As noted in the intoduction, the common theme and device used in both stoies is the oad. Also in both cases, the oad is quite obviously used in a metapho. It is intimated and infeed quite clealy that the subject of…
references the Welty work. On the other hand, the Frost work is much more vague and much more brief but there is still no shortage of what can be thought about and considered even with the much more modest amount of material in play.
Gatsby had been feeling guilty for letting Daisy go in favor of him getting the chance to upgrade his social position. Fitzgerald cleverly relates to this at the moment when Gatsby is left behind for a few moments by those was going to have dinner with, leaving Daisy alone and vulnerable. This is proof that time is yet again fleeting, with Gatsby having lost Daisy all over again because of the seconds it took him to get his coat from inside the house.
Time is without doubt passing fast and the best that people can do is to enjoy it while they can. If one were to behave similarly to Gatsby and Prufrock, dedicating all of their time to the search for love, they might never come across it at all. hat is more troubling is that they will not even take advantage of the opportunities that they might get…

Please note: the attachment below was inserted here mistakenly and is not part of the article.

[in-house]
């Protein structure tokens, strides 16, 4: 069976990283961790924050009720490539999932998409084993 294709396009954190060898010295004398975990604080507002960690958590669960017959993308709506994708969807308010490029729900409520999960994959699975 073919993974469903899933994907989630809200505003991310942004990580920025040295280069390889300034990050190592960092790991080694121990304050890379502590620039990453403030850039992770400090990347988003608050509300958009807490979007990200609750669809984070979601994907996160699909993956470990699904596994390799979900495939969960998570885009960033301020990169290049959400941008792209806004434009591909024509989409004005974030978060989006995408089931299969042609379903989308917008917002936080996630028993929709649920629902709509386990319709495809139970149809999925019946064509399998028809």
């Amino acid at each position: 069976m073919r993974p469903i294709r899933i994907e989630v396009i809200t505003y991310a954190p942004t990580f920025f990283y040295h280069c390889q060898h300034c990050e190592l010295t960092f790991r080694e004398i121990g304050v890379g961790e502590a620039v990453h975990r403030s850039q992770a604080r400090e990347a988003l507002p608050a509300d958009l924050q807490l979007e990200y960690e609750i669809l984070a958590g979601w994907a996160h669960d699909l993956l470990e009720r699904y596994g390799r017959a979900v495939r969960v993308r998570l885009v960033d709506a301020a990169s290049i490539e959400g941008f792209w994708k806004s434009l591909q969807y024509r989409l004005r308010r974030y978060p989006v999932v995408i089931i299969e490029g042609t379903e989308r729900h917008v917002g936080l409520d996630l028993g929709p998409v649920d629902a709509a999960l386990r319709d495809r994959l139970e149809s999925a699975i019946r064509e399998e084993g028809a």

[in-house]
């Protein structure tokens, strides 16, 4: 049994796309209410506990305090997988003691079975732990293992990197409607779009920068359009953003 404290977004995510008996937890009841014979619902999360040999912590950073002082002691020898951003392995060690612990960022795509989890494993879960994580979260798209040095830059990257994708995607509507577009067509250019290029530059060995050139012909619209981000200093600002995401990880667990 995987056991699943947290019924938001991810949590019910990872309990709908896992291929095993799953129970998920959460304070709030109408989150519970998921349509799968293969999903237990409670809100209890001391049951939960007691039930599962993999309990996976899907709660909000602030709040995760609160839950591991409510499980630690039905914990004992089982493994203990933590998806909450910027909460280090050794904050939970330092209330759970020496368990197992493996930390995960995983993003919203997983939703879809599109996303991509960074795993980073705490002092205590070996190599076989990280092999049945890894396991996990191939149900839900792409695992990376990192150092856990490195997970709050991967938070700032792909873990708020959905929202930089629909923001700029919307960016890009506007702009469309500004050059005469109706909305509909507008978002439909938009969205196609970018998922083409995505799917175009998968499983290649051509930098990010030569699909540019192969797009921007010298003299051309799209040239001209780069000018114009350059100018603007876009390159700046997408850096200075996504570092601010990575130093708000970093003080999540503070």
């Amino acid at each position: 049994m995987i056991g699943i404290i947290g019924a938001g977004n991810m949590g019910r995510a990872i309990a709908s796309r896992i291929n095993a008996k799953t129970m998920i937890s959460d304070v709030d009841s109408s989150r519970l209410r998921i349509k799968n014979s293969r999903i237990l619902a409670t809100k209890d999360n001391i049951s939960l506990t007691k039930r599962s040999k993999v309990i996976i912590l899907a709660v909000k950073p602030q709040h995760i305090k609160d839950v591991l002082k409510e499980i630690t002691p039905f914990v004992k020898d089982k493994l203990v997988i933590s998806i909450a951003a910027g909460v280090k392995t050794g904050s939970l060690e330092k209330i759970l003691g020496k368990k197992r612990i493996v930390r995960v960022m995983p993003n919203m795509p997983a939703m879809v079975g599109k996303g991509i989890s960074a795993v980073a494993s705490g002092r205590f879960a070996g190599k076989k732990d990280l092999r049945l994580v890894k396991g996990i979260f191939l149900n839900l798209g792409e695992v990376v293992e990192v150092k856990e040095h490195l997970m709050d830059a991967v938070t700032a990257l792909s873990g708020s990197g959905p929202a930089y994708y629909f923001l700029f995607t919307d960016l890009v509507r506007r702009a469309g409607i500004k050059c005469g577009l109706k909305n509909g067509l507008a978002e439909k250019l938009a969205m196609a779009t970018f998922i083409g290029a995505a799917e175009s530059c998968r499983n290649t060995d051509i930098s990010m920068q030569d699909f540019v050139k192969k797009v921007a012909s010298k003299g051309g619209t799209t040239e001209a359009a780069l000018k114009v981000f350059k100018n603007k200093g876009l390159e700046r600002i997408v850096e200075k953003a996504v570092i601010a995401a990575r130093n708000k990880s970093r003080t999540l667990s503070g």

1. Boodin, John E. "The Concept of Time." The Journal of Philosophy, Psychology and Scientific Methods, Vol. 2, No. 14 (Jul. 6, 1905), pp. 36.
2. Elliot, T.S. The Love Song of J. Alfred Prufrock. Poetry Magazine, 1915.
3. Fitzgerald, F Scott. (1925). "The Great Gatsby." Charles Scribner's Sons.
4. Hartland-Swann, John. "The Concept of Time." The Philosophical Quarterly, Vol. 5, No. 18 (Jan., 1955), pp. 1-20.
" James a.S. McPeek
further blames Jonson for this corruption: "No one can read this dainty song to Celia without feeling that Jonson is indecorous in putting it in the mouth of such a thoroughgoing scoundrel as Volpone."